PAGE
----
My host brother's son and a puddly view of Komsilga after the summer rains:
Group Bonding activity (they were fun for the first week of training...) and a rainy day in Komsilga
My hut in Komsilga and biking up the trail to my family's courtyard:
Women pounding millet in Béléhédé and Marita presenting the chief of Komsilga with a present at our end-of-the-summer celebration:
Kids in Komsilga:
More kids in Komsilga and some trees straight out of Dr. Seuss.
Fun at school in Komsilga and Mikey says good-bye (or hello?):
OK, here we ge go...
After 10 weeks of nominal training, the highlight of which was living in a hut in the courtyard of a wonderful and generous host family in the small village of Komsilga, 12km outside of Ouahigouya, I officially swore-in as a Peace Corps Volunteer at a ceremony at the American Embassy in Ouagadougou. During the ceremony I gave a speech in Koromfé, the local language spoken by the predominant ethinc group of Béléhédé, the village which serves as home until August of 2011.
I spent the Fall settling into Béléhédé, which is situated in the hot, dusty, northern province of Soum. Though the village lies in the Sahel, there is a dam which has permitted trees to flourish and add some green to the plains of red. The village is home to about 5,000 people, most of whom belong to the Koromba ethnic group, some of the first settlers of Burkina. The other main ethnic group, the Peulh, mostly live in the bush around Béléhédé, where they tend their flocks. Cultivation and animal husbandry are the main industries and I'm surrounded by fields of millet, sorghum, corn, peanuts and sesame, as well as donkeys and flocks of sheep, goats, chickens, guinea fowl, and the odd camel. There are also elephants abroad, wandering the frontiers of Burkina, Mali, and Niger, although I have yet to see one.
Our first three and a half months (September-December) were supposed to be focused on getting to know our community, building relationships, observing classes at school, and learning about Burkinabé culture and customs. Thankfully I was able to make friends quickly, as I'm the third volunteer at my site and people are accustomed to having a random American wandering around and not quite comprehending the way things work. I have a small group of friends that often comes over to my house in the afternoon for tea and a group of small children that often comes by to color and read (or pee in my courtyard...). Highlights of the Fall included celebrating Ramadan and Tabaski with my community, which involved going to the mosque for the final prayer of Ramadan, going from house to house with friends to break the fast with chicken and rice, and handing out candy to kids.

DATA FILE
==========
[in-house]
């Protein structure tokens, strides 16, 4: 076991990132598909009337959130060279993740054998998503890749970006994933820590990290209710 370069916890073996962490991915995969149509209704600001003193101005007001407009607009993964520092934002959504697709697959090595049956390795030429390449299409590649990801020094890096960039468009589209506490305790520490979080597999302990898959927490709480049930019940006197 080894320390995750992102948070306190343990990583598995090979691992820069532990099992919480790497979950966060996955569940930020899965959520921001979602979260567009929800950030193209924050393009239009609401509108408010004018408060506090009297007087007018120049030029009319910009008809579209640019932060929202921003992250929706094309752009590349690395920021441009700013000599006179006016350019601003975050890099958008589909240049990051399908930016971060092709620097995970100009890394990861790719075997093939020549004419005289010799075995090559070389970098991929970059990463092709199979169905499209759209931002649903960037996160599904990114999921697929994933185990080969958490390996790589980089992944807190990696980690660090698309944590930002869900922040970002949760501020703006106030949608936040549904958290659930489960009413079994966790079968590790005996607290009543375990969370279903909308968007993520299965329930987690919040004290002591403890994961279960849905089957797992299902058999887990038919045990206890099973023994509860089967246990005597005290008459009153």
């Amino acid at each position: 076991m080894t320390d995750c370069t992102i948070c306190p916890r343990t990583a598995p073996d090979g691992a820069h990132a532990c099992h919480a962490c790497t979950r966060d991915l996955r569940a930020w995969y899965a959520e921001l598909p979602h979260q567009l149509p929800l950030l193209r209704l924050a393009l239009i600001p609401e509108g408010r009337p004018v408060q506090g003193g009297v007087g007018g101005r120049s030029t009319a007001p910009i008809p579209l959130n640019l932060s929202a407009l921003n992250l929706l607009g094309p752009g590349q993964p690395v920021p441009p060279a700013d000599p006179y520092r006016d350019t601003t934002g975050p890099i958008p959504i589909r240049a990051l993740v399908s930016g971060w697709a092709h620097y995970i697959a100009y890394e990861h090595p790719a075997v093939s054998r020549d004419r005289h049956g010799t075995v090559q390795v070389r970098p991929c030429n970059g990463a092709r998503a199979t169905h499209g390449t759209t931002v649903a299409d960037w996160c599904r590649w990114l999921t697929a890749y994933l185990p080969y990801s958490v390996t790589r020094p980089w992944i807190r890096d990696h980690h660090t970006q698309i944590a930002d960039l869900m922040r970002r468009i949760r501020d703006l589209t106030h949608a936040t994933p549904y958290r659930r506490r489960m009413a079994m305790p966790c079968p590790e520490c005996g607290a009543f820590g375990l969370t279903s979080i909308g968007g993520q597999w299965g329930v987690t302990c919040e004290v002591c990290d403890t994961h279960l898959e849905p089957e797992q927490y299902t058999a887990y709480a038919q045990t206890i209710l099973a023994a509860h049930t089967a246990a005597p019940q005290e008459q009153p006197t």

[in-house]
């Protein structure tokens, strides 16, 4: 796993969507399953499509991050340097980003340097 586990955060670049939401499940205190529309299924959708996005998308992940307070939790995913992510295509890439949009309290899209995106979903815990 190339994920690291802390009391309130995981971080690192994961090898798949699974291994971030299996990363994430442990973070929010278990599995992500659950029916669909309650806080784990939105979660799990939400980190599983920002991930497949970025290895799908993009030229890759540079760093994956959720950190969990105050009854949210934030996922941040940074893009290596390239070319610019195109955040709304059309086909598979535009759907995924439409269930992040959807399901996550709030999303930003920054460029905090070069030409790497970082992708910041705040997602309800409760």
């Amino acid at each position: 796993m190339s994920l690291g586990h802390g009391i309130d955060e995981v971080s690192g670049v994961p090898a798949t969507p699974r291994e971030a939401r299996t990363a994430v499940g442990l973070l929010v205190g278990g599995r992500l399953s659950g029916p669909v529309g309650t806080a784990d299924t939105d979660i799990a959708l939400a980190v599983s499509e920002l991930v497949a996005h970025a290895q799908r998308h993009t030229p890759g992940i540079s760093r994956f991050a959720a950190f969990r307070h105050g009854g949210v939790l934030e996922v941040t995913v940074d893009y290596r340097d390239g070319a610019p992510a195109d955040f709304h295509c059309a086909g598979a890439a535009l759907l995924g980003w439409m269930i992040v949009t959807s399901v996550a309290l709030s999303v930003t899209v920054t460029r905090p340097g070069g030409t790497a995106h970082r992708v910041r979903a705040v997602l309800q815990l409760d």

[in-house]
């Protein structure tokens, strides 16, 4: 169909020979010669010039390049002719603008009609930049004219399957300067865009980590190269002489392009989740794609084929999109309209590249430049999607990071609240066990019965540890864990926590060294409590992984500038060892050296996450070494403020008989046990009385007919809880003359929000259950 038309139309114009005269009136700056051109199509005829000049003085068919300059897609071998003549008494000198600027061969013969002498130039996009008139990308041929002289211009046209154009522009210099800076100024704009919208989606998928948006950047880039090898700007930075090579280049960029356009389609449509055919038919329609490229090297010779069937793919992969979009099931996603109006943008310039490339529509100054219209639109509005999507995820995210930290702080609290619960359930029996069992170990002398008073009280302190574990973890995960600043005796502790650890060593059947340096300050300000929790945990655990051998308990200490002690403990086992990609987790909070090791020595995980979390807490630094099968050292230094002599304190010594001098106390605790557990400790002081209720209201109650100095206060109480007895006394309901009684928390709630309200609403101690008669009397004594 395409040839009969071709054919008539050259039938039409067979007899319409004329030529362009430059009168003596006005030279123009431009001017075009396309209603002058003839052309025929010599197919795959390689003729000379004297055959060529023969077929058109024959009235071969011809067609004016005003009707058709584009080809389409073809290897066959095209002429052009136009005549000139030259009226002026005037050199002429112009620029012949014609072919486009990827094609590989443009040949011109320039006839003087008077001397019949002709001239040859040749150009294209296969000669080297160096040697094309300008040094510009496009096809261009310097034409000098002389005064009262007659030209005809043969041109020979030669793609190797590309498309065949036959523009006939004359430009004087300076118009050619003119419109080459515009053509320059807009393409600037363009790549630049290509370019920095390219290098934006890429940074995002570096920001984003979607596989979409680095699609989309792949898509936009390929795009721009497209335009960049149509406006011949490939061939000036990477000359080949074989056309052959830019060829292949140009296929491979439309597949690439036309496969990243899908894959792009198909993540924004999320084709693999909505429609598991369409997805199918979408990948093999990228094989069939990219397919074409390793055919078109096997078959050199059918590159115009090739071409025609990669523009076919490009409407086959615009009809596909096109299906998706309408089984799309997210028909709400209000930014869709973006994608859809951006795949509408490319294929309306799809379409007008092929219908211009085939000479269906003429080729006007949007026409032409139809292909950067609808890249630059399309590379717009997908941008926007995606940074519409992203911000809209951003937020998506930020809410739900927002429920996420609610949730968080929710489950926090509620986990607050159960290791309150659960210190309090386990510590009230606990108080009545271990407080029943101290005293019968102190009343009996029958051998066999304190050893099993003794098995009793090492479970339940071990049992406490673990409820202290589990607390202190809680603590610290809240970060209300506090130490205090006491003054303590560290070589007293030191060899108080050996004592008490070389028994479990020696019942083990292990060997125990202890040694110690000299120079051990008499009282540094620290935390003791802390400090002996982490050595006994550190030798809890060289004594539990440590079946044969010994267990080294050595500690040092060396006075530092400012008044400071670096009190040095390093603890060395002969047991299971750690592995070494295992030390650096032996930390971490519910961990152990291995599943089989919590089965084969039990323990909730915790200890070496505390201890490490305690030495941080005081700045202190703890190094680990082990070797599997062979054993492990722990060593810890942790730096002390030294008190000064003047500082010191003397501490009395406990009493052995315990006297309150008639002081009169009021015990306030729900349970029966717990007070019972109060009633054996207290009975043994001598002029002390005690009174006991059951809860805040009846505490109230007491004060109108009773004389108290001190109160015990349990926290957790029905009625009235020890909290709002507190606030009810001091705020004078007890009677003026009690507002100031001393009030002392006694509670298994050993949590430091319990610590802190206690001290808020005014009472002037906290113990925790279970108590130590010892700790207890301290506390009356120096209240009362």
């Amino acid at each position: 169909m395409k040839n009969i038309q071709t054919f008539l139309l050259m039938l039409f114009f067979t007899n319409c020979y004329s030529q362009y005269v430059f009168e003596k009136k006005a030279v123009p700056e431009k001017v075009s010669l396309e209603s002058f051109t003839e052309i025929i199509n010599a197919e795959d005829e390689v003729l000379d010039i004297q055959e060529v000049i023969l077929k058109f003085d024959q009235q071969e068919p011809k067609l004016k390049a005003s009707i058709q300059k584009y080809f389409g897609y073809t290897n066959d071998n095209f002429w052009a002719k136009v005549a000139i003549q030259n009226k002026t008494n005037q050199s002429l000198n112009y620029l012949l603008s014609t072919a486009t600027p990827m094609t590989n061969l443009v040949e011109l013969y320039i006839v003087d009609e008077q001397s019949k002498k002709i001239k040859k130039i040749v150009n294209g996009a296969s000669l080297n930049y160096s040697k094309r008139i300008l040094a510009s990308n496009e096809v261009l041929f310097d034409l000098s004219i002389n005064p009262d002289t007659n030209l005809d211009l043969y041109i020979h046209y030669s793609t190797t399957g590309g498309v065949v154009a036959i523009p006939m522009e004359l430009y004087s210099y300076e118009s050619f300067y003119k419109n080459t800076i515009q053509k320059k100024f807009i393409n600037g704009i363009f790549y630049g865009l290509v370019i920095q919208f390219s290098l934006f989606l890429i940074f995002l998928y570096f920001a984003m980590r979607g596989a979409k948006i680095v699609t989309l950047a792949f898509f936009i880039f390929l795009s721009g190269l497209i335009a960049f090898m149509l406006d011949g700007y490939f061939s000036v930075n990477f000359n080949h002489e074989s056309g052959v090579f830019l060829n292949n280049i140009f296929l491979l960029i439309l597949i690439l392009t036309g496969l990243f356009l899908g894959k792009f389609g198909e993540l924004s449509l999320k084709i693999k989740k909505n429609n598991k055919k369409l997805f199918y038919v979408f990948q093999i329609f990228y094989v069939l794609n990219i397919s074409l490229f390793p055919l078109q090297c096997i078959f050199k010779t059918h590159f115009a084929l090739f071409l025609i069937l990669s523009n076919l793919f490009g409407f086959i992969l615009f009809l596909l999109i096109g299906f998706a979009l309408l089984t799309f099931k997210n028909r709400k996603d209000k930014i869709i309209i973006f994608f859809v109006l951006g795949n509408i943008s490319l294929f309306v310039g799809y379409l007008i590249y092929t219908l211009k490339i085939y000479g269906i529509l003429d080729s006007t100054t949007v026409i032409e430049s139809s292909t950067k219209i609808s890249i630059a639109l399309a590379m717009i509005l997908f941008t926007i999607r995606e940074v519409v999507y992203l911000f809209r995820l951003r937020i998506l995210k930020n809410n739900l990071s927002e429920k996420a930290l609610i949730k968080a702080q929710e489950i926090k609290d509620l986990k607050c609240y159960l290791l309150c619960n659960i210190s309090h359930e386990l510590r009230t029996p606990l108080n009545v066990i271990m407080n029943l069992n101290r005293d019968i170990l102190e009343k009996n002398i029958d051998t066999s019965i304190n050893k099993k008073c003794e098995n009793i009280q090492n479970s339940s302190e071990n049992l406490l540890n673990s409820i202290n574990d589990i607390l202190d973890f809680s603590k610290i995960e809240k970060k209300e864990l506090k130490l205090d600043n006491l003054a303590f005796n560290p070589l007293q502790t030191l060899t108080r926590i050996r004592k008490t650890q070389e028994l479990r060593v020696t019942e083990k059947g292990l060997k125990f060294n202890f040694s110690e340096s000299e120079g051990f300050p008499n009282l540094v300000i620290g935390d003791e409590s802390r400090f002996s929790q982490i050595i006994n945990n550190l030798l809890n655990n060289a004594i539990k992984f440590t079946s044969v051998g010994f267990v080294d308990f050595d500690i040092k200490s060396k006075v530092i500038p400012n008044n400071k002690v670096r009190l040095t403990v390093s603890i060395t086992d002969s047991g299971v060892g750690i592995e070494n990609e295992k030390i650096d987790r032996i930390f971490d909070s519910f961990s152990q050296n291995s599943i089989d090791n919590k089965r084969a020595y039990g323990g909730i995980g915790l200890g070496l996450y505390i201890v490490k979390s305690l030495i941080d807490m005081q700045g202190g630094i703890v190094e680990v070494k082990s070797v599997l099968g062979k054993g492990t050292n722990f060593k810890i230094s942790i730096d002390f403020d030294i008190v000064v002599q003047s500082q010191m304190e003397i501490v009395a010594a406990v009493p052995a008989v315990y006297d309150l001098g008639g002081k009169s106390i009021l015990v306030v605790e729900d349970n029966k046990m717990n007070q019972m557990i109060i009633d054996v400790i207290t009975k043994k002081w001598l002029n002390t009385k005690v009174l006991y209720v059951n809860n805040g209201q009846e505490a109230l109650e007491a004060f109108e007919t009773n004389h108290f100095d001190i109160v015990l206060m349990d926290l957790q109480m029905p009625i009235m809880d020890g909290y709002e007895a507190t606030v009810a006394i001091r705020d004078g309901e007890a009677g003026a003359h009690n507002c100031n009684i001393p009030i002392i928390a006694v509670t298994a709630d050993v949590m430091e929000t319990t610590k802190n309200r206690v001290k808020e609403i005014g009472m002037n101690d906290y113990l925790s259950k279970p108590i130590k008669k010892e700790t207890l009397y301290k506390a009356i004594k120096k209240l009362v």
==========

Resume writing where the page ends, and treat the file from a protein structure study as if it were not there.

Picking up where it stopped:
Many mornings are spent watching classes at the elementary school, which is the only school in village. Kids who pass the middle school entrance examination have to find lodging with family or friends in Tongomayel, a village 20 km away, or Djibo, 20 km farther down the dirt road. Unfortunately, most families don't bother with these arrangements due to costs or the perception that formal education is relatively unimportant, and thus elementary school is as far as most kids go with their education. Which is supposedly where my work comes in....
Up to this point there hasn't been much work, which is my biggest frustration with the Peace Corps. While I know that the simple act of sharing daily life with people is a wonderful way of establishing communication and understanding between Americans and people of other countries, I often get the impression that that is all the Peace Corps expects of me. We were told during our recent in-service training that simply leaving our house is a success; after two years of service here, I hope I will be able to say that I did more than go for walks and drink tea, much as I enjoy both of those activities. I'm crossing my fingers that things will start picking up now that we've finished our settling-in period.